The Herald Sun is reporting a “pollies are tax-cheats” story.
Under the alleged scam some MPs who travel interstate are charging Parliament for expensive fully flexible airfares with a return date less than five days later.
It is alleged the MPs are then extending their stay without telling Parliament, to avoid FBT reporting rules.
Under federal tax law, anyone who stays away more than five nights on business is obliged to keep a travel diary and submit it to their employer if their employer paid for their airfare.
My first question would have been:
Why are state MPs travelling interstate at all?
I can think of no reason why state MPs should be travelling interstate on (government/parliamentary) business. But, okay. Moving along.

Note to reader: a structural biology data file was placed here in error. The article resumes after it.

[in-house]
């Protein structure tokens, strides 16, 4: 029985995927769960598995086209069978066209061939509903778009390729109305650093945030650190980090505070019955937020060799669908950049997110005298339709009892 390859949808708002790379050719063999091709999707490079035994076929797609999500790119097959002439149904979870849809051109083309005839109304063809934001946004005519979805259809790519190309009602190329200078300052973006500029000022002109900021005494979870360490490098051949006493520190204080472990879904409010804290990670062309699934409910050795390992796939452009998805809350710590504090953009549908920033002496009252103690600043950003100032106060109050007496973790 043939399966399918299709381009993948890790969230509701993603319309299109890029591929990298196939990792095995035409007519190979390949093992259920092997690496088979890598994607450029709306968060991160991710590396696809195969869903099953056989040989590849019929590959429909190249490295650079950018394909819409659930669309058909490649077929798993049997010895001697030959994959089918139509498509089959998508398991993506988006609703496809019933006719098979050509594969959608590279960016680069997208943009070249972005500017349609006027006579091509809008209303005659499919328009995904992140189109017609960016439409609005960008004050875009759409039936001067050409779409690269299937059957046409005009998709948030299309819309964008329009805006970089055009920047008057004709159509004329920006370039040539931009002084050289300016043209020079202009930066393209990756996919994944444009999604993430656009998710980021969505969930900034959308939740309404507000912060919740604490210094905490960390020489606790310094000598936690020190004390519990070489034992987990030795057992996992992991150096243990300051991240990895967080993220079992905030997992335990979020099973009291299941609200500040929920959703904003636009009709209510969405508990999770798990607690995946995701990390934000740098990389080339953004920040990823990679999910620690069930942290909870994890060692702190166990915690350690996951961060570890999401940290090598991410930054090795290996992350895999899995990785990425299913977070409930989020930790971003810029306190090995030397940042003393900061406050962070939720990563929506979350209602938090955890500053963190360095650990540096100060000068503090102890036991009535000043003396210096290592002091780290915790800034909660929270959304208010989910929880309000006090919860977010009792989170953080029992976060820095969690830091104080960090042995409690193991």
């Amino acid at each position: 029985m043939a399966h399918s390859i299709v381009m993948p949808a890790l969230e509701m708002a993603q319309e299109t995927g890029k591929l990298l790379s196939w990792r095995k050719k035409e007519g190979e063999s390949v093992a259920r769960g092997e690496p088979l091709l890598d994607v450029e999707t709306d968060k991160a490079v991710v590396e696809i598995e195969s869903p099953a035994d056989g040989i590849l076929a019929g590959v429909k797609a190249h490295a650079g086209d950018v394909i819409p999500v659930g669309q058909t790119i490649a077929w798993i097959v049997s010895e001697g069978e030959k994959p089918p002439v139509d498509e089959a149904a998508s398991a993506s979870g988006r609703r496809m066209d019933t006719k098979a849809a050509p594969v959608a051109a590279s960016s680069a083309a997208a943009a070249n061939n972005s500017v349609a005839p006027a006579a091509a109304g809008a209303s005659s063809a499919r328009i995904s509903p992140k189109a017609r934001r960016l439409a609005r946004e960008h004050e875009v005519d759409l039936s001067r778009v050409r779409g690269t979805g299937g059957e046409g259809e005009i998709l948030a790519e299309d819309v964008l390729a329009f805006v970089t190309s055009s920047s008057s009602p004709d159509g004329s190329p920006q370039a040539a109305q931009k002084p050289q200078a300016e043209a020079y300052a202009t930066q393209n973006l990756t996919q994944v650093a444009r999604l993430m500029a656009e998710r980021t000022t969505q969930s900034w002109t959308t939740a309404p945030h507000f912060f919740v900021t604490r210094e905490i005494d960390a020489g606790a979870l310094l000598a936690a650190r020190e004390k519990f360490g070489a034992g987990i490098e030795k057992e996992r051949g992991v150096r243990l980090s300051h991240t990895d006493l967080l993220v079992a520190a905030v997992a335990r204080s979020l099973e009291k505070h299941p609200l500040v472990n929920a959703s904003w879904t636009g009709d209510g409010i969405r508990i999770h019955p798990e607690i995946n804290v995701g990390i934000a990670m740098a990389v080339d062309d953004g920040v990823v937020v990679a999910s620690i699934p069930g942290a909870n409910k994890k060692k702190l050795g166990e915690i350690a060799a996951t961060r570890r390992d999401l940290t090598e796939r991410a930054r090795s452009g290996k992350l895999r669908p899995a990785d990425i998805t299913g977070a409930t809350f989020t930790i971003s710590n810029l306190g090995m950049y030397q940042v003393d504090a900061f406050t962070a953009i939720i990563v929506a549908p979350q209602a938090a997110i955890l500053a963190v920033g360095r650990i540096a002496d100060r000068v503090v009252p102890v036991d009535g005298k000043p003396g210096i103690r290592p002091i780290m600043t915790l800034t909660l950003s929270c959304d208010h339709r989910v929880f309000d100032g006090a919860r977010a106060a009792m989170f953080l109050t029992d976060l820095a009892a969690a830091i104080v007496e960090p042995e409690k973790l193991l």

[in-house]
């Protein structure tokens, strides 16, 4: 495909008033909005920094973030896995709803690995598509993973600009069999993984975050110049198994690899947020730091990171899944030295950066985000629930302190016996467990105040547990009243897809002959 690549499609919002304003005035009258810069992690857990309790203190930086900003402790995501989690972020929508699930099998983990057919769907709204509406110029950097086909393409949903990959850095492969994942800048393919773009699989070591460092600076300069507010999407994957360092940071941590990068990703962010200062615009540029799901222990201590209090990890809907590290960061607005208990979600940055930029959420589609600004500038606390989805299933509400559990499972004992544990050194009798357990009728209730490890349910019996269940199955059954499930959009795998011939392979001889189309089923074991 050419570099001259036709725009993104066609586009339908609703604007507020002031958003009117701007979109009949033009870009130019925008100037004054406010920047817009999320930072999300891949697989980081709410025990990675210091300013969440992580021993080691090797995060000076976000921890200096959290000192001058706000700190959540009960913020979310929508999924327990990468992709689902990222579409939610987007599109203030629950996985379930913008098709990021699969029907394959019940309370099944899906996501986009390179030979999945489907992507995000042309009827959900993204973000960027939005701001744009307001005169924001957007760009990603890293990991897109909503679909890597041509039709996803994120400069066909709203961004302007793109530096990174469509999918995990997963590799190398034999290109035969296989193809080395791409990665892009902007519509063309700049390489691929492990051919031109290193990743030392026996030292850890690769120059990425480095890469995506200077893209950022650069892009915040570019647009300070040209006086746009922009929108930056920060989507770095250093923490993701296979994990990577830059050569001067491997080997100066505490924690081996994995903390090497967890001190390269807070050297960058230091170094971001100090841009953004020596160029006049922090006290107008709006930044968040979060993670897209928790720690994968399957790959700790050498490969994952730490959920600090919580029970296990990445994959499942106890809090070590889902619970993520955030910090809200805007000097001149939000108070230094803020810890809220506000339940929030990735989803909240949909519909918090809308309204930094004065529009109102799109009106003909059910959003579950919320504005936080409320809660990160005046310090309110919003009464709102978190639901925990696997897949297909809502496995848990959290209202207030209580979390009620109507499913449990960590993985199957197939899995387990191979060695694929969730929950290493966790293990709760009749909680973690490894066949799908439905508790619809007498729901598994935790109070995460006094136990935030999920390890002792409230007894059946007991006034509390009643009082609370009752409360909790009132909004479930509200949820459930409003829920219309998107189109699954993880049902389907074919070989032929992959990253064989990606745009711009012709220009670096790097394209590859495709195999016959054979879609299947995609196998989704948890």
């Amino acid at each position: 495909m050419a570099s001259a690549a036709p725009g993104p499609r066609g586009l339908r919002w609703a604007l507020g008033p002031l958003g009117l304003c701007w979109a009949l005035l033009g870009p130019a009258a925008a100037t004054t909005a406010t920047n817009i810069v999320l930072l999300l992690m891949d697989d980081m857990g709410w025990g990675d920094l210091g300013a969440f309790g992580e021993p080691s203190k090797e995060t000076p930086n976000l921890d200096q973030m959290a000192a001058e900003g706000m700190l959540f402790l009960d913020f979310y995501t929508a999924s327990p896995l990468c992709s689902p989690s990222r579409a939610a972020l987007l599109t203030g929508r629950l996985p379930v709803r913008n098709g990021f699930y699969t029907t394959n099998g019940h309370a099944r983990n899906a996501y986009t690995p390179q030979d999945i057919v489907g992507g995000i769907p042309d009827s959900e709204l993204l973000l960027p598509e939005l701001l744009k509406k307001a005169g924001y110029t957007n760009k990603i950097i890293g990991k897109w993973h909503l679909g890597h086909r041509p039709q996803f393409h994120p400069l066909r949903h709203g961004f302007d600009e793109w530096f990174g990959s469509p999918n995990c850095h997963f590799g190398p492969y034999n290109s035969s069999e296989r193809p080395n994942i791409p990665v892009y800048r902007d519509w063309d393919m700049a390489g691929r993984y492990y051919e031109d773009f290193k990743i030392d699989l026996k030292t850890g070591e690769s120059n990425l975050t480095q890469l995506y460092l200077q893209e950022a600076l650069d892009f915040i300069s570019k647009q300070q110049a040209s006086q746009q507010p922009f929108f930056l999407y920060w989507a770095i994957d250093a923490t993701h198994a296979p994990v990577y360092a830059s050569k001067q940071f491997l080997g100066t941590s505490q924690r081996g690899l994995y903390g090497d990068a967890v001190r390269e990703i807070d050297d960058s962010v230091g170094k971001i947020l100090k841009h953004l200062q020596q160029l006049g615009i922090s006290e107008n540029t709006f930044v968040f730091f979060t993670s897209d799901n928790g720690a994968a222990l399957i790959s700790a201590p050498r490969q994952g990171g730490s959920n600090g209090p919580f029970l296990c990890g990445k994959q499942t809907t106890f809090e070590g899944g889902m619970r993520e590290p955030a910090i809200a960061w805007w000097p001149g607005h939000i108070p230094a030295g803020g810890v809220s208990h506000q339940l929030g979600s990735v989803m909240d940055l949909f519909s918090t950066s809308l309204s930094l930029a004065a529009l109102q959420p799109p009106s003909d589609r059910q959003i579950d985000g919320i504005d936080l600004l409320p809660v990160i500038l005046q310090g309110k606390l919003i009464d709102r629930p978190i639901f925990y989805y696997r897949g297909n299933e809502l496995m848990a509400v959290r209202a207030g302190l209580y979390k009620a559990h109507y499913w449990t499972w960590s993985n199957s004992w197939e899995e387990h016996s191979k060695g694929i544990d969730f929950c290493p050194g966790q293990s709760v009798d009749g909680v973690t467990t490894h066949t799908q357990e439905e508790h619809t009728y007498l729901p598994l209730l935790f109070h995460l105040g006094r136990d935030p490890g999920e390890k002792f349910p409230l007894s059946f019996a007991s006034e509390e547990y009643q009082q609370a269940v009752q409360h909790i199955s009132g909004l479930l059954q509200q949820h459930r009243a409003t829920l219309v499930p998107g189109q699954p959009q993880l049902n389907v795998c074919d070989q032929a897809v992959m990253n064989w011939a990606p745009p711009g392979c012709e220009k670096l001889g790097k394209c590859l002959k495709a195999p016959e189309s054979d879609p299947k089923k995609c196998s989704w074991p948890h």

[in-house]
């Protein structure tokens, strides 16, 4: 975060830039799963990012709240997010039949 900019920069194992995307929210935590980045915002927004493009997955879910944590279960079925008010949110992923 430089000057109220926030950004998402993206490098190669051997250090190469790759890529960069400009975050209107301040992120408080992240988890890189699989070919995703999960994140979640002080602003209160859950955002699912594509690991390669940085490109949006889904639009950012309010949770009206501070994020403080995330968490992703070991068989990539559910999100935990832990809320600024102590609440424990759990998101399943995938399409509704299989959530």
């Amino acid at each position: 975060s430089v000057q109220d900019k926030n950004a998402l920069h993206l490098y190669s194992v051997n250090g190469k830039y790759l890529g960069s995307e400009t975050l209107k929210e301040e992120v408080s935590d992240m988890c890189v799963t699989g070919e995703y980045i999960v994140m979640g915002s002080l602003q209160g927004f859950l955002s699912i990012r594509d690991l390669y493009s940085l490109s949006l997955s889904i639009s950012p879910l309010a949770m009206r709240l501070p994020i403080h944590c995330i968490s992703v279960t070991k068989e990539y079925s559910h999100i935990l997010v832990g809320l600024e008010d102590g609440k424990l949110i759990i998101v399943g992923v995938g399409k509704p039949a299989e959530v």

What I can’t work out is whether this “rort” has any actual taxation consequences. In Australia FBT is paid by employers and not employees – so the Victorian Parliament would be up for any FBT. But different levels of government don’t tax each other (one of the reasons the ACT is broke – they can’t charge the federal government a payroll tax). So the question is whether the Victorian Parliament has to actually pay the FBT or just keeps track of the notional liability. Conversely I suppose given the fiction that MPs are self-employed, they may have to pay the FBT. I’m sure our resident tax law experts might be able to clear that up in the thread.